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Croup - What is Croup and how dangerous is it?

We decided to write this page after a very scary experience we had with our two year old. We think that parents need to be more aware of how dangerous it can sometimes be. We had no idea, we thought that Croup was a cough that children sometimes got and that it was quite common and nothing to really worry about. It is quite a long tale, but we hope you will think it is worth telling.

Unfortunately, we were very wrong. Our two year old son Elliot developed a cough which sounded like a bark. This went on for about a day and he developed a slight wheeze. The next day his cough got a little worse, as did the wheeze and he went off his food. He also vomitted in the morning. He then perked up a bit and seemed fine until the evening.

In the evening the cough became more frequent, as did the wheezing and we thought he had a chest infection. During the night he woke about every three quarters of an hour with coughing and wheezing. We decided that in the morning we would take our eldest to a friend's house and take Elliot to A&:E, as it was a Sunday and there was no doctor's surgery. Thank goodness we did!

At ten o'clock we arrived at A&E at Boston's Pilgrim Hospital and explained Elliot was having trouble with his breathing they saw him almost instantly. The nurse who saw him lifted his pyjama top took one look at his chest and moved us straight to the treatment room and called for a doctor straight away. The doctor examined Elliot briefly and asked the nurse to call the Emergency Paediatric Team as he had severe Croup.

At this point we realised that our son's life could actually be in danger! The team arrived - two doctors, an anaesthetist, two nurses, the first doctor staying close at hand. Elliot had a temperature of 39.8 and was put on a monitor. His oxygen saturation was only 89% and his heart rate was over 200 - not at all good! Oxygen saturation should be at least 95% and his resting heart rate should be about 130!!

He was placed on Oxygen first, via a mask. He was also then given a mixture of Oxygen & Ventalin, Oxygen & Steroid and finally Oxygen & Adrenalin. It was the final mixture which seemed to do the trick or perhaps all three! There was no need to insert an airway, as the adrenalin appeared to have worked, therefore the anaesthetist left us. Elliot was left on the monitor and we were moved up to the HDU room on the Paediatric Ward.

The ward gave Elliot some Brufen for his temperature. At this point he went to sleep on his Mum. He slept for a little while, but was woken with his cough and wheeze, so he was given some more steroid medicine. We were then seen by the Paediatric Registrar and he told us that they were now worried by the rebound that can sometimes occur after steroids. Once the steroids wore off the problem could be worse. The nurse told us that Elliot would be in overnight, so Mum stayed with him.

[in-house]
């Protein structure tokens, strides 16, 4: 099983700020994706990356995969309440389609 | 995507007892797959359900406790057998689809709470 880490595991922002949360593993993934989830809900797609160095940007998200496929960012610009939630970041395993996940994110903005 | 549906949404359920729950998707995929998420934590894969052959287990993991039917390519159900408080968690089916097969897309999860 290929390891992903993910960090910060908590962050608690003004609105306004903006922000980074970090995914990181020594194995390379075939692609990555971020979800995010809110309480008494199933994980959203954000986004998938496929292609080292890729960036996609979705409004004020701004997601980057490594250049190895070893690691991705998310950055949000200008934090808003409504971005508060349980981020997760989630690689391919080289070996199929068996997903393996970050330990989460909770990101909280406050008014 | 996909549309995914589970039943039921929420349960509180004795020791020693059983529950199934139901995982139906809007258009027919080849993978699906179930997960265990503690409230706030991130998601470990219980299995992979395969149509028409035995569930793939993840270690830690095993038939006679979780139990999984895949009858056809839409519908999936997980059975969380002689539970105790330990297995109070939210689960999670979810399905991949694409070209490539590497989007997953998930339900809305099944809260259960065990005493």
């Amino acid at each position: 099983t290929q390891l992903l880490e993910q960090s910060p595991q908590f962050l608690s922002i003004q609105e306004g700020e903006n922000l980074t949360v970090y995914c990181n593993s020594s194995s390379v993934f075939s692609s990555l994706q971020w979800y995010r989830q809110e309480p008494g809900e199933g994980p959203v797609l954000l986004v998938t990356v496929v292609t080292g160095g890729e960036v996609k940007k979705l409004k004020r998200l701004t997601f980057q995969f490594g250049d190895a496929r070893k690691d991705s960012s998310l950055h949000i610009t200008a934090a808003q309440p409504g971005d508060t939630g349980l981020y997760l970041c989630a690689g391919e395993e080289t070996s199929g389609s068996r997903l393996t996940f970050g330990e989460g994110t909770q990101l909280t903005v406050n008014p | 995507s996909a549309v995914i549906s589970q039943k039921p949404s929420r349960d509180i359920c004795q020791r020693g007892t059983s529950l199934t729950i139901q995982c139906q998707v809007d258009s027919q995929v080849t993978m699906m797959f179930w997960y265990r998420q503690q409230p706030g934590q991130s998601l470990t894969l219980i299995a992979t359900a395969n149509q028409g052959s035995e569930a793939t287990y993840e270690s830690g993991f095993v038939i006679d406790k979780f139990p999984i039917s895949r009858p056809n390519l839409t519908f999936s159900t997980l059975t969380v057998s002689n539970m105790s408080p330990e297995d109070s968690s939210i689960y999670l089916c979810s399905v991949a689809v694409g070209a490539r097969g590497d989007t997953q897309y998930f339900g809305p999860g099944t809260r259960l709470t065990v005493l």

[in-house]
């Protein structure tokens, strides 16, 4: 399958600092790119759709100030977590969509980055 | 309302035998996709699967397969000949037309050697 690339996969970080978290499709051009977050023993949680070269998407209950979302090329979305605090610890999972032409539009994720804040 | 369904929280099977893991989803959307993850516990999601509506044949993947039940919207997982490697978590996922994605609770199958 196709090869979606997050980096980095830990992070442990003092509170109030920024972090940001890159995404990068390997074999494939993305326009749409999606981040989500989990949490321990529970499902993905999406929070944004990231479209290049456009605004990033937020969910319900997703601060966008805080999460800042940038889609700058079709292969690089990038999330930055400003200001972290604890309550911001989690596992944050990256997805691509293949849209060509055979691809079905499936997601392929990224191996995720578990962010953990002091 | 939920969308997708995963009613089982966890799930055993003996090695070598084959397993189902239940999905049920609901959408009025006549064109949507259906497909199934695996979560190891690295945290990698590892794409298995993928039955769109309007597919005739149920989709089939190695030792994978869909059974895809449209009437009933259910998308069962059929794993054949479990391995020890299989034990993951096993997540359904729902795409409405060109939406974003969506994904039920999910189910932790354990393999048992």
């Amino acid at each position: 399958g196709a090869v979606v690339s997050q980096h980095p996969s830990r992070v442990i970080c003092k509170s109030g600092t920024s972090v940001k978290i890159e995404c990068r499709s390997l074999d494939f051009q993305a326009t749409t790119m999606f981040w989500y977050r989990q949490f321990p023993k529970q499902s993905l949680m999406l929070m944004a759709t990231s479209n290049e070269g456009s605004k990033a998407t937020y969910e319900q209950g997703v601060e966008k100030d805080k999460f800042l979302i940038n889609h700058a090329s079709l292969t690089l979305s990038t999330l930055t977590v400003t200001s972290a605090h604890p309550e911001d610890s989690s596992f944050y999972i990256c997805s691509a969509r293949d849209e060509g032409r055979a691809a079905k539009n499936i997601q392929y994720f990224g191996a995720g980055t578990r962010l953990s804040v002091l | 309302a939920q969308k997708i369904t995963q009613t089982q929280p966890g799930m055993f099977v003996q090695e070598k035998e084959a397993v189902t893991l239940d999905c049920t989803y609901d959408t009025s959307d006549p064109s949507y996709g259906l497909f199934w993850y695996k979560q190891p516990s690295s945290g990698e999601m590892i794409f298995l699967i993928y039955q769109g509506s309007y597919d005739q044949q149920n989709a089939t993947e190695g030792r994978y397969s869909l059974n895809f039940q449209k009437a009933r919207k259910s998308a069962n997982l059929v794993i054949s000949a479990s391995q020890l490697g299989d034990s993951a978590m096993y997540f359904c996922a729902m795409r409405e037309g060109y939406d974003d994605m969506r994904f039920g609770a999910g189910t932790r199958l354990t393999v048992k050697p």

Elliot had a reasonable night, although another coughing and wheezing bout led to more steroid medicine. In the morning believe it or not he was fine! Yes, he had a cough and a wheeze, but all of his stats were almost normal. He came home was very cuddly, but not too bad. However, he was sick during his dinner, which we put down to the medication.

Tuesday passed and he seemed a little brighter all was good. However, he didn't want his dinner as he was wheezing quite a lot. Unfortunately, Elliot relapsed as his temperature shot up his wheezing increased as did the cough. So, off we went to Pilgrim Hospital again!

Elliot's breathing was a little too fast and his temperature was 39.2. He was given more Brufen, but after an hour his temperature was still 38 so we went back up to the Paediatric Ward. When we were seen by the doctor, Elliot's stats were normal once more, however he was given more steroid medicine.

Wednesday, he had a good day and night. Thursday he was full of life, ate well and finished the day off being sick during his dinner! However, he settled well at night. Friday passed and there were no problems, but when we got to Saturday lunchtime he was sick again.

Fortunately, things gradually settled down and Elliot is now fine, however it is important to remember that Croup can come back as it is not always a one-off. This time we will be more prepared.

Now, we have hopefully shown you how dangerous Croup can be, what is Croup? Croup is a viral infection of the voicebox. It is not just a cough, nor is it linked to the chest. The infection is concentrated in the voicebox, hence the barking cough rather than a rattling cough, normally associated with a chest infection.

In severe cases, like our own, your child may need hospital treatment. The viral infection affects the airway in the voicebox and in children this is much smaller than adults. Therefore, if this becomes infected the airway becomes constricted and the child will have difficulty breathing. If the airway closes, the child would ultimately be unable to breathe.

Please learn from our experience, should your child develop a barking cough with a wheeze and possibly a high temperature which you can't control; get them straight to the doctor or A& E! We cannot stress how important it is to get your child seen by a medical professional.

We are not medical experts, just parents whose child suffered a nasty Croup experience. For more detailed information about Croup, please also look at the links below:

KidsHealth - Croup

Wikipedia - Croup

netdoctor - Croup

Medline Plus - Croup

BBC Health - Croup

Bupa - Croup

Thank you for reading our page. If you would like to see what other information we have to offer, please take a look at our Site Index

Finally, a big thank you to Pilgrim Hospital for responding so fast to Elliot's condition. We are very lucky to have such a good hospital at Boston, Lincolnshire.